For the entire month of November I’m drawing a fairy a day and posting it on Instagram, Twitter and Facebook with the hashtag #MonthOfFairies
If you haven’t seen the rest of the series, here are other related posts:
- A Month Of Fairies (introduction)
- Month Of Fairies: Week 1
- Month Of Fairies: Week 3
- Month Of Fairies: Week 4
I’m now officially half way through the journey, and here’s an overview of all the artwork I created in the past week, from November 10th ’till November 16th.
Inked with a brush pen, in my small Handbook journal. I wanted to do something more “quick” and “simple” — still took me a lot of time.
Kitsune / Huli jing, a fox spirit akin to European fairies. It’s a nine-tail fox that often appears in the form of a beautiful woman. Usually it’s perceived as benevolent.
Watercolor & color pencils.
Quick pencil & ink doodle of Aisling with Pangur Ban from the cartoon “The Secret Of Kells”. Now granted, I could have invested a little more effort and recreated them in my style, but it was 3 in the morning, so I took the shorter route.
If you haven’t watched “The Secret Of Kells”, it’s visually the most gorgeous 2D-animated cartoon I’ve seen in a decade, and the story is quite good as well.
Ballpoint pen and watercolor.
Most stories about fairies are positive, but there are also tales of fairies that steal or hide things, and even kidnap children or lure men into the woods where they get lost and die. Most fairies will do harm only to those who show disrespect toward them, but there are also “dark” or “evil” fairies that you simply don’t want to cross paths with.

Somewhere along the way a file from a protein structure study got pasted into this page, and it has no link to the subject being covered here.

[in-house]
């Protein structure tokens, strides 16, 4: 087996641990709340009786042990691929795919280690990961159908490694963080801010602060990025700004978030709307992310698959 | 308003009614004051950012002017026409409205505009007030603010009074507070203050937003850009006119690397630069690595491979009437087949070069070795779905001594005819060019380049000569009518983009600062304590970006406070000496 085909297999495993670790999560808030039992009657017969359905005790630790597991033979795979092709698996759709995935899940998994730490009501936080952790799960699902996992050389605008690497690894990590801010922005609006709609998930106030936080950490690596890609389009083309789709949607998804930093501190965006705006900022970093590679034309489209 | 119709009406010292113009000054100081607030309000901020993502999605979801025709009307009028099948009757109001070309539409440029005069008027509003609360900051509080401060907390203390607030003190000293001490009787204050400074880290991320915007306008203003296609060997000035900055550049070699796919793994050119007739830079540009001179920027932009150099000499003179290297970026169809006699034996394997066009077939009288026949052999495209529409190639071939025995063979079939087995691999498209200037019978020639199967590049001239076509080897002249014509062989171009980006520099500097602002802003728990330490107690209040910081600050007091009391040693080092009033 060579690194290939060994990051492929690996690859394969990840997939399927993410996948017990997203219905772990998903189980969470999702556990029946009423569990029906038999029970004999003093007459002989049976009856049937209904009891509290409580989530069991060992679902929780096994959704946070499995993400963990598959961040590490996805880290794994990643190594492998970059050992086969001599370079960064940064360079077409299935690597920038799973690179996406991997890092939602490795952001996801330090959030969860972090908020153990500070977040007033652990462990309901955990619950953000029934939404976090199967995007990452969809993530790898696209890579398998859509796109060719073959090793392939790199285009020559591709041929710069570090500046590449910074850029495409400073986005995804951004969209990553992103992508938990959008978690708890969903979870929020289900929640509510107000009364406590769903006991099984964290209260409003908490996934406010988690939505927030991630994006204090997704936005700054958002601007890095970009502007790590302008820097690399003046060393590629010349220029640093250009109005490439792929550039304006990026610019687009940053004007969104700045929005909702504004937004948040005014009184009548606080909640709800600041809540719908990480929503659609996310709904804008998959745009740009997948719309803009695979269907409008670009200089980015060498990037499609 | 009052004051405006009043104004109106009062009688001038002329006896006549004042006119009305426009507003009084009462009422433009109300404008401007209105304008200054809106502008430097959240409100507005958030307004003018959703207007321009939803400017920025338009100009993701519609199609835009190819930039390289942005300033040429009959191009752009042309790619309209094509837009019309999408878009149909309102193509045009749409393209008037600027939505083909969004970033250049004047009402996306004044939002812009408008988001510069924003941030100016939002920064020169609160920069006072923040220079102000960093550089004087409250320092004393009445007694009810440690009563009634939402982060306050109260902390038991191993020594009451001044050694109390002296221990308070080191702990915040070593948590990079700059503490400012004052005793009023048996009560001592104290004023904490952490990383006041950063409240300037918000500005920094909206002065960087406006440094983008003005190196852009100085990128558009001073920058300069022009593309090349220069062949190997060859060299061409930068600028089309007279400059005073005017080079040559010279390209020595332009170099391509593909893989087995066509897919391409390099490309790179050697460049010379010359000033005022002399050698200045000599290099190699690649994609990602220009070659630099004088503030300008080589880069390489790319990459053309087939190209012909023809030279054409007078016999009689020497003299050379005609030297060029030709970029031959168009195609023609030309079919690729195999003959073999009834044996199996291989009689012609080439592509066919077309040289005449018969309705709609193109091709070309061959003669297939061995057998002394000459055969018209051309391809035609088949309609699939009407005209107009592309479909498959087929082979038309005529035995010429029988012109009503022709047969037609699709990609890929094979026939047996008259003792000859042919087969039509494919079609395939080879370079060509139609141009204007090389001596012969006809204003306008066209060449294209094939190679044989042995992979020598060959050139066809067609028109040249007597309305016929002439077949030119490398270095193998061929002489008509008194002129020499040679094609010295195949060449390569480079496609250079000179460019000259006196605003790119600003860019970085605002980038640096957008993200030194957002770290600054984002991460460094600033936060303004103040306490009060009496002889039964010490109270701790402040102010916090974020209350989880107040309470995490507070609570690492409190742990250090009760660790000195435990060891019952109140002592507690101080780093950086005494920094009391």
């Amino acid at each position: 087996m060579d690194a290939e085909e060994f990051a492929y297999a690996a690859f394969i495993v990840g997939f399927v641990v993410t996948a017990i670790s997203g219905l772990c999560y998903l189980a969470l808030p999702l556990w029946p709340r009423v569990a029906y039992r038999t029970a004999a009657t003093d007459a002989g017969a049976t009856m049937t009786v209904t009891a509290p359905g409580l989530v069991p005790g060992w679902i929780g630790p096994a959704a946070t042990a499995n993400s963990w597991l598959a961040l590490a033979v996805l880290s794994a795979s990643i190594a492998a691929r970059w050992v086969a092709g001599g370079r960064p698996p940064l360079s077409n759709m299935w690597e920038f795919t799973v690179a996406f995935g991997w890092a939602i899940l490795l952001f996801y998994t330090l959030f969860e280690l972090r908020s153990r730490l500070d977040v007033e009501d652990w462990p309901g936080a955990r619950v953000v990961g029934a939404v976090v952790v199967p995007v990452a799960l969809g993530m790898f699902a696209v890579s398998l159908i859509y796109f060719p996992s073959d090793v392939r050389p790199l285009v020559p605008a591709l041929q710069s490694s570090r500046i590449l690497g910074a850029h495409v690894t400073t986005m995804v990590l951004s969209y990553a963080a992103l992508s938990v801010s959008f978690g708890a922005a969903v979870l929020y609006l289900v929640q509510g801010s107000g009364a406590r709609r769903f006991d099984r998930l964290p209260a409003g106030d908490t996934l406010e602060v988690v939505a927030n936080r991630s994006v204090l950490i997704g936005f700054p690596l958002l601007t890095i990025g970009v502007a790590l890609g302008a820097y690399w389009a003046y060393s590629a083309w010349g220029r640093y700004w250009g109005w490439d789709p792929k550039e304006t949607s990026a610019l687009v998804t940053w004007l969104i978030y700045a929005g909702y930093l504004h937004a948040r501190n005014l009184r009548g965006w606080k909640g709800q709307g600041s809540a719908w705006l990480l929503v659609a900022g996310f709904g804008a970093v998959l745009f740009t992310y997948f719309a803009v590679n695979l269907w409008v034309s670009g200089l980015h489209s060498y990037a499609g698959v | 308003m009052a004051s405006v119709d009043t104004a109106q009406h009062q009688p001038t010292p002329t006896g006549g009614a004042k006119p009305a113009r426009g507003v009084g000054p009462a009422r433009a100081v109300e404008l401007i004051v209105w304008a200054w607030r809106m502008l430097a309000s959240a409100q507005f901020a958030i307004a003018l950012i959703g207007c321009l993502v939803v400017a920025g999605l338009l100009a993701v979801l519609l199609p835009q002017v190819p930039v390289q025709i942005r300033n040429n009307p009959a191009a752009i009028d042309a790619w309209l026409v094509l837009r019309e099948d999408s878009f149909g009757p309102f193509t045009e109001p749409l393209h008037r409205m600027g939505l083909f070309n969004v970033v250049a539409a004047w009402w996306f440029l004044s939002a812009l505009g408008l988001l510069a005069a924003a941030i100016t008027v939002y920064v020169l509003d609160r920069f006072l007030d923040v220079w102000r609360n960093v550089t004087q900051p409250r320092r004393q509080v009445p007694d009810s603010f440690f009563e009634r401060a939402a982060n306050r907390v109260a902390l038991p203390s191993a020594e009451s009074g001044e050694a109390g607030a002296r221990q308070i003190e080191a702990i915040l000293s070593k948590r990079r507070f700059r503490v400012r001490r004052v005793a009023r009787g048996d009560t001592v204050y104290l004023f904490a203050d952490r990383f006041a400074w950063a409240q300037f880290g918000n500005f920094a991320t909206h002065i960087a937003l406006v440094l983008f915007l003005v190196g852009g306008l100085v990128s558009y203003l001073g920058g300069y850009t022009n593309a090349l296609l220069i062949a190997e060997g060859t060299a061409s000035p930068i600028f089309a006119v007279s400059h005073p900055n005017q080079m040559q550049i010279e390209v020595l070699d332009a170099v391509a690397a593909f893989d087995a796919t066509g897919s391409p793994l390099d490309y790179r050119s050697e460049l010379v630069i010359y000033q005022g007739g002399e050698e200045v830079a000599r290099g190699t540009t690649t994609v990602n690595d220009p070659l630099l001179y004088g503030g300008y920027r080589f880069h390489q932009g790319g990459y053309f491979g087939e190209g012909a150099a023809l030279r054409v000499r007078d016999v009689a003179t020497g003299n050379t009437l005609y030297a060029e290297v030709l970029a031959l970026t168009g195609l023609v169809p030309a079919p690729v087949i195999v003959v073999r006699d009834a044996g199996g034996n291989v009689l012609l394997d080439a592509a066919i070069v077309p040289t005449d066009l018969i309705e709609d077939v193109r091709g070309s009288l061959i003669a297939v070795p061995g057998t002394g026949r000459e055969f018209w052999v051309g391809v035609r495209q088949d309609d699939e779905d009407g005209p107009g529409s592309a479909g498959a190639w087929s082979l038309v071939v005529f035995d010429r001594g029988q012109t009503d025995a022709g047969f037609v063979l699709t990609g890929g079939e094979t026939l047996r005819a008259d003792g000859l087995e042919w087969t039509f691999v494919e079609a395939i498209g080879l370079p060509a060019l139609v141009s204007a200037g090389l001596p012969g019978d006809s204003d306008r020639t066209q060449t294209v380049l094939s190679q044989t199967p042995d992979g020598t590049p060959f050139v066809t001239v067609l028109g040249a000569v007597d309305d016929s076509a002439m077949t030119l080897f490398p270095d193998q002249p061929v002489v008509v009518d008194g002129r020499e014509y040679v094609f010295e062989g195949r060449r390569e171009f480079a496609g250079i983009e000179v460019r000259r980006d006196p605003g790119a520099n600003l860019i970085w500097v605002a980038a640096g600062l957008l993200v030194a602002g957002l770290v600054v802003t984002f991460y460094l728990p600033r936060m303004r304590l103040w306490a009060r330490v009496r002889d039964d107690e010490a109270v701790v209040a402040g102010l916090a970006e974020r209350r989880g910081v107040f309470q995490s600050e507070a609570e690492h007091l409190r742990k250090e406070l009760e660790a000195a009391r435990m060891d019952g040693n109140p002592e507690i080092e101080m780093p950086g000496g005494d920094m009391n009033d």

Rusalka is a type of water nymph from Russian legends (but it also spread to other Slavic countries). The name is supposedly derived from the word meaning “red”, because they have long red hair.
They live in rivers and lakes, and in some legends it’s said that they weren’t able to move away from water, and that their hair was always wet — if they’d let it dry, they would’ve died.
Some later (18th century) sources describe these beings as malevolent — they would often attract men with their song and drown them.
Ballpoint pen, watercolor and white gel pen.
In Slavic folklore, there are tales of three fairies that visit a newborn and bestow good fortune and health upon her, but also determine the course of her life. The family would leave gifts in form of food, drink and a golden coin to appease them.
They are called “Rodjenice” (= fairies of birth), or “Sudjenice” (=fairies of fate). The first one gives the gift of health and beauty, the second gives prosperity and knowledge, and the third measures a length of thread that determines the length of native’s life.
I’m sure you’ve all met headphone tanglers, right? This one was of course inspired by personal experience :)
Ink, colored in Photoshop.
That was it for week 2!